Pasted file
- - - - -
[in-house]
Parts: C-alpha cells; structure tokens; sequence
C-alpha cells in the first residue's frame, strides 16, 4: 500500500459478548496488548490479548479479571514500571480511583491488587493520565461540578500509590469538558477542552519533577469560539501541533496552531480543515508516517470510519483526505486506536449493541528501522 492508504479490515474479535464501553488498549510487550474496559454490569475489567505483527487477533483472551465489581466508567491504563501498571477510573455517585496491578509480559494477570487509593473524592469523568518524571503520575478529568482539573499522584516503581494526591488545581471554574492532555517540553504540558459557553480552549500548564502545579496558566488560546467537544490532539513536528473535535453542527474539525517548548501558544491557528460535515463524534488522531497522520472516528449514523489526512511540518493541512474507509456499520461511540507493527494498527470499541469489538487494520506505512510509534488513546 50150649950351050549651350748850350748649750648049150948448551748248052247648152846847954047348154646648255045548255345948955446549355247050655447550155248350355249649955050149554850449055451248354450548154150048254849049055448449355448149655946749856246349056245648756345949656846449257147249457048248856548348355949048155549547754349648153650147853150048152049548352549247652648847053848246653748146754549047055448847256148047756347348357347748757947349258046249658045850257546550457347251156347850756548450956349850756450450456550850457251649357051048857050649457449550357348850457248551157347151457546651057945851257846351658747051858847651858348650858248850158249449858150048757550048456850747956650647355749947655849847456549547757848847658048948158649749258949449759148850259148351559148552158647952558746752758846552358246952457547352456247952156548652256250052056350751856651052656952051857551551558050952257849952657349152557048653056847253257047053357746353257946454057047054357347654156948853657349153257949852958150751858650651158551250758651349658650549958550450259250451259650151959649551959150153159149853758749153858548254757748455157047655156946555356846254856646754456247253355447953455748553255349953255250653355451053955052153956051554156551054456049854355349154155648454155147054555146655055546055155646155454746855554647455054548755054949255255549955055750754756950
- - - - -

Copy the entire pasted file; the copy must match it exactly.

[in-house]
Parts: C-alpha cells; structure tokens; sequence
C-alpha cells in the first residue's frame, strides 16, 4: 500500500459478548496488548490479548479479571514500571480511583491488587493520565461540578500509590469538558477542552519533577469560539501541533496552531480543515508516517470510519483526505486506536449493541528501522 492508504479490515474479535464501553488498549510487550474496559454490569475489567505483527487477533483472551465489581466508567491504563501498571477510573455517585496491578509480559494477570487509593473524592469523568518524571503520575478529568482539573499522584516503581494526591488545581471554574492532555517540553504540558459557553480552549500548564502545579496558566488560546467537544490532539513536528473535535453542527474539525517548548501558544491557528460535515463524534488522531497522520472516528449514523489526512511540518493541512474507509456499520461511540507493527494498527470499541469489538487494520506505512510509534488513546 50150649950351050549651350748850350748649750648049150948448551748248052247648152846847954047348154646648255045548255345948955446549355247050655447550155248350355249649955050149554850449055451248354450548154150048254849049055448449355448149655946749856246349056245648756345949656846449257147249457048248856548348355949048155549547754349648153650147853150048152049548352549247652648847053848246653748146754549047055448847256148047756347348357347748757947349258046249658045850257546550457347251156347850756548450956349850756450450456550850457251649357051048857050649457449550357348850457248551157347151457546651057945851257846351658747051858847651858348650858248850158249449858150048757550048456850747956650647355749947655849847456549547757848847658048948158649749258949449759148850259148351559148552158647952558746752758846552358246952457547352456247952156548652256250052056350751856651052656952051857551551558050952257849952657349152557048653056847253257047053357746353257946454057047054357347654156948853657349153257949852958150751858650651158551250758651349658650549958550450259250451259650151959649551959150153159149853758749153858548254757748455157047655156946555356846254856646754456247253355447953455748553255349953255250653355451053955052153956051554156551054456049854355349154155648454155147054555146655055546055155646155454746855554647455054548755054949255255549955055750754756950